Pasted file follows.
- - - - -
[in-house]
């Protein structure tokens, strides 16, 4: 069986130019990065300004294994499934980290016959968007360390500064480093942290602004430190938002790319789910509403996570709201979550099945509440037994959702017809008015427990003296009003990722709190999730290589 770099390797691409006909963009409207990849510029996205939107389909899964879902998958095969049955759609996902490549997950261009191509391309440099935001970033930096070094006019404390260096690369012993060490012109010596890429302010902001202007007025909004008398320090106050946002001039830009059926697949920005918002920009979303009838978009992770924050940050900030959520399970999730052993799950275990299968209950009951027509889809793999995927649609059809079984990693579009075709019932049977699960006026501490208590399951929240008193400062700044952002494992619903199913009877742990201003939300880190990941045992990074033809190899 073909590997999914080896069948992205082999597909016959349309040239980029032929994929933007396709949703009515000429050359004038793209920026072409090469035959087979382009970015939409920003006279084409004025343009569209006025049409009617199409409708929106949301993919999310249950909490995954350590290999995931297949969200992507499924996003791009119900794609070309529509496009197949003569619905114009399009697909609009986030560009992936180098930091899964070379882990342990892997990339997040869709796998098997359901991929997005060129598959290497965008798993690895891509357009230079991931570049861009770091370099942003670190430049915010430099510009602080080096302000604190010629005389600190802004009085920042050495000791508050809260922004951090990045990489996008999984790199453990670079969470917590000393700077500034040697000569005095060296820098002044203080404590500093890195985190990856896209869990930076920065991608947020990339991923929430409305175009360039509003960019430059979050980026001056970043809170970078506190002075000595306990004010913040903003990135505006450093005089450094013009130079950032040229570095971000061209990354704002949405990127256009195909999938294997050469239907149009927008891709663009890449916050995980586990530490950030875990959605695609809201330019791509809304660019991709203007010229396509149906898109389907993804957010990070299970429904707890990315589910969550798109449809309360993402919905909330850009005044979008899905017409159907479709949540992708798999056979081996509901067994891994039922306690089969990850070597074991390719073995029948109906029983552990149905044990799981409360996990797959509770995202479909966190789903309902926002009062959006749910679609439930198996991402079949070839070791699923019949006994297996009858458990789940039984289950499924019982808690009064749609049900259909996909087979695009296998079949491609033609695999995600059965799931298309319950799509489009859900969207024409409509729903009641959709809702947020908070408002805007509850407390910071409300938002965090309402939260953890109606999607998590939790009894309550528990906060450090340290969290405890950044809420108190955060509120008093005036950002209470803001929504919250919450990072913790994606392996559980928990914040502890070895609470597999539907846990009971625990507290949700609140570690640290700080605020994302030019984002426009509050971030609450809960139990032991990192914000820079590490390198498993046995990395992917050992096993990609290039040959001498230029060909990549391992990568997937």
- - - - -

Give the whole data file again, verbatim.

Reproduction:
[in-house]
């Protein structure tokens, strides 16, 4: 069986130019990065300004294994499934980290016959968007360390500064480093942290602004430190938002790319789910509403996570709201979550099945509440037994959702017809008015427990003296009003990722709190999730290589 770099390797691409006909963009409207990849510029996205939107389909899964879902998958095969049955759609996902490549997950261009191509391309440099935001970033930096070094006019404390260096690369012993060490012109010596890429302010902001202007007025909004008398320090106050946002001039830009059926697949920005918002920009979303009838978009992770924050940050900030959520399970999730052993799950275990299968209950009951027509889809793999995927649609059809079984990693579009075709019932049977699960006026501490208590399951929240008193400062700044952002494992619903199913009877742990201003939300880190990941045992990074033809190899 073909590997999914080896069948992205082999597909016959349309040239980029032929994929933007396709949703009515000429050359004038793209920026072409090469035959087979382009970015939409920003006279084409004025343009569209006025049409009617199409409708929106949301993919999310249950909490995954350590290999995931297949969200992507499924996003791009119900794609070309529509496009197949003569619905114009399009697909609009986030560009992936180098930091899964070379882990342990892997990339997040869709796998098997359901991929997005060129598959290497965008798993690895891509357009230079991931570049861009770091370099942003670190430049915010430099510009602080080096302000604190010629005389600190802004009085920042050495000791508050809260922004951090990045990489996008999984790199453990670079969470917590000393700077500034040697000569005095060296820098002044203080404590500093890195985190990856896209869990930076920065991608947020990339991923929430409305175009360039509003960019430059979050980026001056970043809170970078506190002075000595306990004010913040903003990135505006450093005089450094013009130079950032040229570095971000061209990354704002949405990127256009195909999938294997050469239907149009927008891709663009890449916050995980586990530490950030875990959605695609809201330019791509809304660019991709203007010229396509149906898109389907993804957010990070299970429904707890990315589910969550798109449809309360993402919905909330850009005044979008899905017409159907479709949540992708798999056979081996509901067994891994039922306690089969990850070597074991390719073995029948109906029983552990149905044990799981409360996990797959509770995202479909966190789903309902926002009062959006749910679609439930198996991402079949070839070791699923019949006994297996009858458990789940039984289950499924019982808690009064749609049900259909996909087979695009296998079949491609033609695999995600059965799931298309319950799509489009859900969207024409409509729903009641959709809702947020908070408002805007509850407390910071409300938002965090309402939260953890109606999607998590939790009894309550528990906060450090340290969290405890950044809420108190955060509120008093005036950002209470803001929504919250919450990072913790994606392996559980928990914040502890070895609470597999539907846990009971625990507290949700609140570690640290700080605020994302030019984002426009509050971030609450809960139990032991990192914000820079590490390198498993046995990395992917050992096993990609290039040959001498230029060909990549391992990568997937």